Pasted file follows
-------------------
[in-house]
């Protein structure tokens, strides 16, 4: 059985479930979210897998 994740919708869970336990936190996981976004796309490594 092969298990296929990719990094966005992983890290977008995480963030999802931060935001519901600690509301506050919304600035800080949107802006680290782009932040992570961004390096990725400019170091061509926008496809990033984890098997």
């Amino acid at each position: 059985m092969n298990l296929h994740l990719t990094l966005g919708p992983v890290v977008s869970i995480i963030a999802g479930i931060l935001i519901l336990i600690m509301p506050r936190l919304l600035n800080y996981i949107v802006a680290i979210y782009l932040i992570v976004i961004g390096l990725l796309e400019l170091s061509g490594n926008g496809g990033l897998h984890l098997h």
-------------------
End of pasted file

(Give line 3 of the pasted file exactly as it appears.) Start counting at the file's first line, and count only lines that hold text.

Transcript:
């Amino acid at each position: 059985m092969n298990l296929h994740l990719t990094l966005g919708p992983v890290v977008s869970i995480i963030a999802g479930i931060l935001i519901l336990i600690m509301p506050r936190l919304l600035n800080y996981i949107v802006a680290i979210y782009l932040i992570v976004i961004g390096l990725l796309e400019l170091s061509g490594n926008g496809g990033l897998h984890l098997h």